Who Cares if Ending the State Monopoly Hurts Alcohol Selection in Rural Areas?

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One point I keep hearing in the alcohol wars is that we shouldn’t end the state monopoly, since that would mean less selection and higher prices in low population rural areas.

I think the sensible response to this argument is “who the fuck cares?”

People who choose to live in sparsely populated rural areas know what they’re getting into. They’re not expecting to have tons of amenities and consumer products. That’s the trade-off you make when you choose a lot of land and privacy over living around a lot of people. Without a dense cluster of retail customers, the local market can’t afford to devote a bunch of shelf space to rare wines and liquors.

How often is a rural liquor store going to be able to sell the lesser-known fancy stuff, versus more popular products like Southern Comfort and Jack Daniels? If they do stock rarer items, they’re going to have to sell at higher prices to make up the opportunity cost of potentially having to devote shelf space to them for a long time.

People who complain that selection will suffer and prices will rise at rural liquor stores are admitting that it makes no business sense for the state to operate fully-stocked liquor stores in rural areas. They are literally arguing that the state should intentionally lose money running these businesses anyway, because…???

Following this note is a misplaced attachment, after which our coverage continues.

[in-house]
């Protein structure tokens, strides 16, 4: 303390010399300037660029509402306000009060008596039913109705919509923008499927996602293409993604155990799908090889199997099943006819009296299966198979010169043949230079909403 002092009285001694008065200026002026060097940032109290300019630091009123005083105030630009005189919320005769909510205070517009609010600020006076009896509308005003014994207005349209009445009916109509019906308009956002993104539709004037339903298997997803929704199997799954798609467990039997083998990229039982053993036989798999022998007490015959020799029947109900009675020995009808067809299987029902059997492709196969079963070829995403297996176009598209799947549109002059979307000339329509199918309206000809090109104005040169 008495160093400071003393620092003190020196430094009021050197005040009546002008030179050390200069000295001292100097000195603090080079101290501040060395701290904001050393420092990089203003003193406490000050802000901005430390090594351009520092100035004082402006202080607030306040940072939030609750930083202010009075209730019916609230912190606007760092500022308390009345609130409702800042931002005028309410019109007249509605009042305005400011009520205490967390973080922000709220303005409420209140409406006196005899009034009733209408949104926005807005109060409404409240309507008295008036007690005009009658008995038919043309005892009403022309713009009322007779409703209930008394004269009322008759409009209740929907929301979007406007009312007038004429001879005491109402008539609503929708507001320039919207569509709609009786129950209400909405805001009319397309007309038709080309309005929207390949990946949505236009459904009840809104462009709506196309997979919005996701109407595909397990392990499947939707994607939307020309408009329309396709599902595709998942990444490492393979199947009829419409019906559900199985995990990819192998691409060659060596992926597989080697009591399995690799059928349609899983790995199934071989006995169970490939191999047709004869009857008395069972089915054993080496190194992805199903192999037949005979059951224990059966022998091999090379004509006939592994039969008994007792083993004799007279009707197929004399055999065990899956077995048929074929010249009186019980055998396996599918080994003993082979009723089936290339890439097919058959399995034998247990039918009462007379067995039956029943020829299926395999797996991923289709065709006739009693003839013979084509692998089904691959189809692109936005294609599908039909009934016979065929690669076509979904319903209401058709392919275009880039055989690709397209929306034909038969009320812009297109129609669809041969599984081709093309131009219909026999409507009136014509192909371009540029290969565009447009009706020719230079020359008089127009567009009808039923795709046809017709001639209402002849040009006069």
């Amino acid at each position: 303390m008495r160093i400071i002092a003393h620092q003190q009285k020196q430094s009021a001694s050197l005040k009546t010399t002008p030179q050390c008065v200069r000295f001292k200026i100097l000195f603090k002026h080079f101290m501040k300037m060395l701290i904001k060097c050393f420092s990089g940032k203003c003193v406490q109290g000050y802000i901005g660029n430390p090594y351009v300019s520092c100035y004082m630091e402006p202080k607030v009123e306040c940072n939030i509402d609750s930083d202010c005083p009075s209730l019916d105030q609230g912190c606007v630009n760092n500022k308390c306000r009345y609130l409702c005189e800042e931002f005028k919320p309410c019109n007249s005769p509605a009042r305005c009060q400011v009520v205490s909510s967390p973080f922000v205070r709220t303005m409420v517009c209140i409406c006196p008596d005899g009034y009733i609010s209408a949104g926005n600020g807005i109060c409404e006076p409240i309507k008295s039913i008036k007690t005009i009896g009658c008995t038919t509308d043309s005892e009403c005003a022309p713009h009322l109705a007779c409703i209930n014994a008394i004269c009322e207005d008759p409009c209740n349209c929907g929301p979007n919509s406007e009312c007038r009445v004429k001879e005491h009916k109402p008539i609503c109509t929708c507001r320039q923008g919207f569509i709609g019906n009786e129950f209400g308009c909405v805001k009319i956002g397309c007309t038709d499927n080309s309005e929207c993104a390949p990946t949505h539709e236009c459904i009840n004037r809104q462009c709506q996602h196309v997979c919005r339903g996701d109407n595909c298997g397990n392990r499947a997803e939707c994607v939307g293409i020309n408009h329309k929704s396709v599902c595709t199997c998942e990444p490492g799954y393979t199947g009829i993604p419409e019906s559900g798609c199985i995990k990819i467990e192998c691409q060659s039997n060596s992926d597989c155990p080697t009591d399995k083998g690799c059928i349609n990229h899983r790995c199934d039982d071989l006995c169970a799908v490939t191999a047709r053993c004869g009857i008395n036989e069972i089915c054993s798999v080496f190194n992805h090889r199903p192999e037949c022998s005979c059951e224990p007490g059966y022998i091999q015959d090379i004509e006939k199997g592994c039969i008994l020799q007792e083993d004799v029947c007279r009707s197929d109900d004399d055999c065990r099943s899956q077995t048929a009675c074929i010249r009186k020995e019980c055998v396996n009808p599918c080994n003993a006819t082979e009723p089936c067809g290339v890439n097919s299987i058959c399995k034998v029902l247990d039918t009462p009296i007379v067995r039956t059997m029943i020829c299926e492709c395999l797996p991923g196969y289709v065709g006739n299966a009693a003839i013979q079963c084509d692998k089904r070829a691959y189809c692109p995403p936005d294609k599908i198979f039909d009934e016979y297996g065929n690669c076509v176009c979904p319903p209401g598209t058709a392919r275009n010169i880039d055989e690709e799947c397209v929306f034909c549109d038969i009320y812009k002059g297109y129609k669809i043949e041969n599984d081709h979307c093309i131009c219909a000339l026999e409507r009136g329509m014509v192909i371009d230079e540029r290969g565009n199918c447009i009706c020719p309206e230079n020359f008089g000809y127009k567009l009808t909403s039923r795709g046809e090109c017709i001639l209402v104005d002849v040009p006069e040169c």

Why? Is alcohol a public good? Is it the government’s job to make sure everybody has access to fancy wine at low costs? What’s next, a human right to almond milk and lacinato kale? Organic peanut butter? This is nuts. People who care a lot about access to a wide variety of fancy consumer goods should choose to live where they can buy that stuff, and people who don’t care will choose to live elsewhere. There is no reason to feel bad for the people who take the “fewer choices” side of that trade-off, and there’s definitely no reason for the state to lose money subsidizing fancy alcohol in places where there’s no market for that.

The best policy option for getting the fancy booze to the Sommeliers of Bumblefuck is Number 4 on the Bryson/Geeting list of demands:

4. Allow Pennsylvanians to buy wine, spirits, or beer in other states, or through the mail/Internet from anywhere, without penalty. — End the police-enforced monopoly.

Let people buy the booze over the Internet. Local stores not stocking something fancy you want? Order it online! The US postal service already subsidizes mail delivery to rural areas. This is a better option than having the state government paying people to run money-losing physical liquor stores in markets that can’t support them.